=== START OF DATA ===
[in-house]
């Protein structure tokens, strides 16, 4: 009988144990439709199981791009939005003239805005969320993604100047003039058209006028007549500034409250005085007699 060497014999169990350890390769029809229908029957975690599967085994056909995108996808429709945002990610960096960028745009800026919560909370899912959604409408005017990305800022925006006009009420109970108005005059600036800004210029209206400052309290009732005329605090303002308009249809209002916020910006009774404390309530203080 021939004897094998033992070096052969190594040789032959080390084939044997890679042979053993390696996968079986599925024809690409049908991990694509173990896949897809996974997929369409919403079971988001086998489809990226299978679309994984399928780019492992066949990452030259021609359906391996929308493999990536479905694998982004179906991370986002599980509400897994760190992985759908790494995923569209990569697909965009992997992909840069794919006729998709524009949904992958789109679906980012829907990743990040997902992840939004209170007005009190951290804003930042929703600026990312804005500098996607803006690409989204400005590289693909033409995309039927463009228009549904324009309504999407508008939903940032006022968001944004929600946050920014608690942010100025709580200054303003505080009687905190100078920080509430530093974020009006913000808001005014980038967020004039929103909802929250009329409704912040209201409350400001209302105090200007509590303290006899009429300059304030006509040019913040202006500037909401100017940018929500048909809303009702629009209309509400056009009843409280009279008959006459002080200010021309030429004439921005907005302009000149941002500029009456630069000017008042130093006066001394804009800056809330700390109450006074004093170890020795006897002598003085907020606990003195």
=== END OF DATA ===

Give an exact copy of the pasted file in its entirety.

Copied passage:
[in-house]
């Protein structure tokens, strides 16, 4: 009988144990439709199981791009939005003239805005969320993604100047003039058209006028007549500034409250005085007699 060497014999169990350890390769029809229908029957975690599967085994056909995108996808429709945002990610960096960028745009800026919560909370899912959604409408005017990305800022925006006009009420109970108005005059600036800004210029209206400052309290009732005329605090303002308009249809209002916020910006009774404390309530203080 021939004897094998033992070096052969190594040789032959080390084939044997890679042979053993390696996968079986599925024809690409049908991990694509173990896949897809996974997929369409919403079971988001086998489809990226299978679309994984399928780019492992066949990452030259021609359906391996929308493999990536479905694998982004179906991370986002599980509400897994760190992985759908790494995923569209990569697909965009992997992909840069794919006729998709524009949904992958789109679906980012829907990743990040997902992840939004209170007005009190951290804003930042929703600026990312804005500098996607803006690409989204400005590289693909033409995309039927463009228009549904324009309504999407508008939903940032006022968001944004929600946050920014608690942010100025709580200054303003505080009687905190100078920080509430530093974020009006913000808001005014980038967020004039929103909802929250009329409704912040209201409350400001209302105090200007509590303290006899009429300059304030006509040019913040202006500037909401100017940018929500048909809303009702629009209309509400056009009843409280009279008959006459002080200010021309030429004439921005907005302009000149941002500029009456630069000017008042130093006066001394804009800056809330700390109450006074004093170890020795006897002598003085907020606990003195």